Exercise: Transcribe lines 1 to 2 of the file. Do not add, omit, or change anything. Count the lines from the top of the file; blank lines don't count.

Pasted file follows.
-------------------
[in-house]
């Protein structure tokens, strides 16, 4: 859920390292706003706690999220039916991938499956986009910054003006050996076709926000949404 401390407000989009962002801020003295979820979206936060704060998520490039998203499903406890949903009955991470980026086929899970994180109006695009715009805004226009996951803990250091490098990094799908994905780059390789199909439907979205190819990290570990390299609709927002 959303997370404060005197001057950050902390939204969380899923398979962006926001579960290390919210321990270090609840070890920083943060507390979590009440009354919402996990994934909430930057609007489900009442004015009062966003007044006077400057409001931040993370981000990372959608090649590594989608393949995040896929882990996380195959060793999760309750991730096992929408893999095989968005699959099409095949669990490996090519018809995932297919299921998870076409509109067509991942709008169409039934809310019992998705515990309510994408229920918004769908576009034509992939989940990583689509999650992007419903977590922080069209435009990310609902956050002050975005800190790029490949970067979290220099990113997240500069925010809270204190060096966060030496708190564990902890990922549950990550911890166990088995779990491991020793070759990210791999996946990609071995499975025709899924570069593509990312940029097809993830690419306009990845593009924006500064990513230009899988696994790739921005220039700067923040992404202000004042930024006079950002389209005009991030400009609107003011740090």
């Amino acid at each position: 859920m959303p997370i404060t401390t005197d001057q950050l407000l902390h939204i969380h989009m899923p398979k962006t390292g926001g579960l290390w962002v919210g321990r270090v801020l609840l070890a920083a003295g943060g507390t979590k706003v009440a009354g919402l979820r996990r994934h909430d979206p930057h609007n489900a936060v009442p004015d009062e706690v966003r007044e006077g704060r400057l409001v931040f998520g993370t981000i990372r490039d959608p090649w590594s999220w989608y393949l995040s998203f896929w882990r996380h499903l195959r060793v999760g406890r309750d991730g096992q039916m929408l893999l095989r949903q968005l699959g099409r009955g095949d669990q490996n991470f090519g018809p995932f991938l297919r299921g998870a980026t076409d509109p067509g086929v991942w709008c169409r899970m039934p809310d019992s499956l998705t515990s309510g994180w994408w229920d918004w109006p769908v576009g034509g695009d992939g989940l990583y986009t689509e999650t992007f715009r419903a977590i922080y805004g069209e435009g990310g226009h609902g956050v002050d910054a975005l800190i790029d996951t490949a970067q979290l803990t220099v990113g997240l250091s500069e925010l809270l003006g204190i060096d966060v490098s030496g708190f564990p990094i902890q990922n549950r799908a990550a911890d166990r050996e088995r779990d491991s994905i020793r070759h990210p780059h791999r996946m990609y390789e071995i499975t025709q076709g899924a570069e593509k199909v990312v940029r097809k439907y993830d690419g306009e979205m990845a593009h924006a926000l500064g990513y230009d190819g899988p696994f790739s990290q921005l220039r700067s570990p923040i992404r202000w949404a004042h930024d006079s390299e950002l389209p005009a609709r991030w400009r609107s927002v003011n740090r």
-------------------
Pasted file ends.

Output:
[in-house]
């Protein structure tokens, strides 16, 4: 859920390292706003706690999220039916991938499956986009910054003006050996076709926000949404 401390407000989009962002801020003295979820979206936060704060998520490039998203499903406890949903009955991470980026086929899970994180109006695009715009805004226009996951803990250091490098990094799908994905780059390789199909439907979205190819990290570990390299609709927002 959303997370404060005197001057950050902390939204969380899923398979962006926001579960290390919210321990270090609840070890920083943060507390979590009440009354919402996990994934909430930057609007489900009442004015009062966003007044006077400057409001931040993370981000990372959608090649590594989608393949995040896929882990996380195959060793999760309750991730096992929408893999095989968005699959099409095949669990490996090519018809995932297919299921998870076409509109067509991942709008169409039934809310019992998705515990309510994408229920918004769908576009034509992939989940990583689509999650992007419903977590922080069209435009990310609902956050002050975005800190790029490949970067979290220099990113997240500069925010809270204190060096966060030496708190564990902890990922549950990550911890166990088995779990491991020793070759990210791999996946990609071995499975025709899924570069593509990312940029097809993830690419306009990845593009924006500064990513230009899988696994790739921005220039700067923040992404202000004042930024006079950002389209005009991030400009609107003011740090």